Source: Solar Panels For Every Home?

Flexible, Fiber-Optic Solar Cell Could Be Woven Into Clothing

December 7th, 2012 12:10 admin View Comments

Power

MrSeb writes “An international team of engineers, physicists, and chemists have created the first fiber-optic solar cell. These fibers are thinner than human hair, flexible, and yet they produce electricity, just like a normal solar cell. The U.S. military is already interested in weaving these threads into clothing, to provide a wearable power source for soldiers. In essence, the research team started with optical fibers made from glass — and then, using high-pressure chemical vapor deposition, injected n-, i-, and p-type silicon into the fiber, turning it into a solar cell (abstract). Functionally, these silicon-doped fiber-optic threads are identical to conventional solar cells, generating electricity from the photovoltaic effect. Whereas almost every solar cell on the market is crafted out of 2D, planar amorphous silicon on a rigid/brittle glass substrate, though, these fiber-optic solar cells have a 3D cross-section and retain the glass fiber’s intrinsic flexibility. The lead researcher, John Badding of Penn State University, says the team has already produced ‘meters-long fiber,’ and that their new technique could be used to create ‘bendable silicon solar-cell fibers of over 10 meters in length.’ From there, it’s simply a matter of weaving the thread into a fabric.”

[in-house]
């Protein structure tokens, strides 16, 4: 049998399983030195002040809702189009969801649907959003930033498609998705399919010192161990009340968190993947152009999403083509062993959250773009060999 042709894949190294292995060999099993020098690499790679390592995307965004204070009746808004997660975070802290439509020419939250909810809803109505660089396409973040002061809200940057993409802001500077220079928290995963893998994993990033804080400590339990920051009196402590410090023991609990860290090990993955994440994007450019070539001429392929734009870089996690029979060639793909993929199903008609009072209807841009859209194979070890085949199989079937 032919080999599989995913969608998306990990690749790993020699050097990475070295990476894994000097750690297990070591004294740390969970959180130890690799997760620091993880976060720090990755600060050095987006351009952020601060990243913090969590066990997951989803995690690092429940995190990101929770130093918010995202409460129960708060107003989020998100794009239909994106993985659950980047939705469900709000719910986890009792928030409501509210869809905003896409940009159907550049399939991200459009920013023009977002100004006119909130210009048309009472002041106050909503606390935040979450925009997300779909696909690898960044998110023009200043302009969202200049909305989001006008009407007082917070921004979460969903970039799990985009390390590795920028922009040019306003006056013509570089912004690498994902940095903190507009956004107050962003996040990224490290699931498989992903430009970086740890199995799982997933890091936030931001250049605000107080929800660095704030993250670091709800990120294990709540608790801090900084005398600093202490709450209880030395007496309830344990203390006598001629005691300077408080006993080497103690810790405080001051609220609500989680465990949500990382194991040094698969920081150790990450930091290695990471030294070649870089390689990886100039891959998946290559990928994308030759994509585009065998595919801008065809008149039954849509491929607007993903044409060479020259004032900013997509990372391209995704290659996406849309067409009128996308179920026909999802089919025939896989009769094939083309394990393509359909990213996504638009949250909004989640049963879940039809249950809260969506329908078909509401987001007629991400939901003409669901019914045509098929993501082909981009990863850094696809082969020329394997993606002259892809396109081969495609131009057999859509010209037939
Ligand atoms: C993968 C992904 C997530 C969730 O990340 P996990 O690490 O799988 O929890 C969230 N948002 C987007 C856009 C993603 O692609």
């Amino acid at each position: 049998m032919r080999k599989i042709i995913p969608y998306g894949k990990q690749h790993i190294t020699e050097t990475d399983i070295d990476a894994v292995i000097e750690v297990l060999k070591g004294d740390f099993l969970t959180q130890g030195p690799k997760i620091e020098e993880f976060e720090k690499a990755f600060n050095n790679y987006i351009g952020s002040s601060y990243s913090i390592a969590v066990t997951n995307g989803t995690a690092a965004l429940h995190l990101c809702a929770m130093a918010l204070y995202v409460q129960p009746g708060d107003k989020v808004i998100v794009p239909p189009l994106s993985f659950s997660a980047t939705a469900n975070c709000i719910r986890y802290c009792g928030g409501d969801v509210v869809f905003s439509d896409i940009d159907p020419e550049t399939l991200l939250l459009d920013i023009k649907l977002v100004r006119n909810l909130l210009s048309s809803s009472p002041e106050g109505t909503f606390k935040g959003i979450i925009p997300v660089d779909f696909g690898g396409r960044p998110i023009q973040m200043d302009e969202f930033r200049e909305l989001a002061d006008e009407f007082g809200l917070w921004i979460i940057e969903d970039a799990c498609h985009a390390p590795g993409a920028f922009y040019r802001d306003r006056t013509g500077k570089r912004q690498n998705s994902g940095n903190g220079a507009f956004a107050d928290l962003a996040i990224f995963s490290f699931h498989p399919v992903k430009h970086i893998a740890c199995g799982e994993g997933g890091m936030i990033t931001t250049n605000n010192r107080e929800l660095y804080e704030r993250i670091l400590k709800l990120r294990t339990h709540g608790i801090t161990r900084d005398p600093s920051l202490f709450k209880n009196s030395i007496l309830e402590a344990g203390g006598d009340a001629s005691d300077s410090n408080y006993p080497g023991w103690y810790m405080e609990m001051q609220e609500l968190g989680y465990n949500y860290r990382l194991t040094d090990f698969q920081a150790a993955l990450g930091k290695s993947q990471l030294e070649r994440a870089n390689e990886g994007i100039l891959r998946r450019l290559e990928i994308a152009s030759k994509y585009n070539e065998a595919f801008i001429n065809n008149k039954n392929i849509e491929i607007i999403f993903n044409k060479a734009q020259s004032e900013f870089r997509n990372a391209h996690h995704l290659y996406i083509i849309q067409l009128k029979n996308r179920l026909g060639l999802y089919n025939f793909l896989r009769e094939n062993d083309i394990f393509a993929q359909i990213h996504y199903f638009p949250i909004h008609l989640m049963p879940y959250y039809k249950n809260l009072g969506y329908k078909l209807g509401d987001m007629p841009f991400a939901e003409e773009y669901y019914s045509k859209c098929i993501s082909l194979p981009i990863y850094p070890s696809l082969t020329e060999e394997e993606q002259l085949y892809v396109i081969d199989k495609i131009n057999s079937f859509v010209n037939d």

Source: Flexible, Fiber-Optic Solar Cell Could Be Woven Into Clothing

New Skin? A Plastic That Heals Itself, Conducts Electricity, and is Sensitive To Touch

November 13th, 2012 11:43 admin View Comments

Germany Exports More Electricity Than Ever Despite Phasing Out Nuclear Energy

November 9th, 2012 11:56 admin View Comments

Power

An anonymous reader writes “Der Spiegel reports that Germany has exported more electricity this year than ever before, despite beginning to phase out nuclear power. In the first three quarters of 2012, Germany sent 12.3 terawatt hours of electricity across its borders. The country’s rapid expansion into renewable energy is credited with the growth. However, the boost doesn’t come without a price. The German government’s investments into its new energy policy will end up costing hundreds of billions of dollars over the next two decades, and it still relies on imports for its natural gas needs. It also remains to be seen whether winter will bring power shortages. Is Germany a good example of forward-looking energy policy?”

Source: Germany Exports More Electricity Than Ever Despite Phasing Out Nuclear Energy

Why Worms In the Toilet Might Be a Good Idea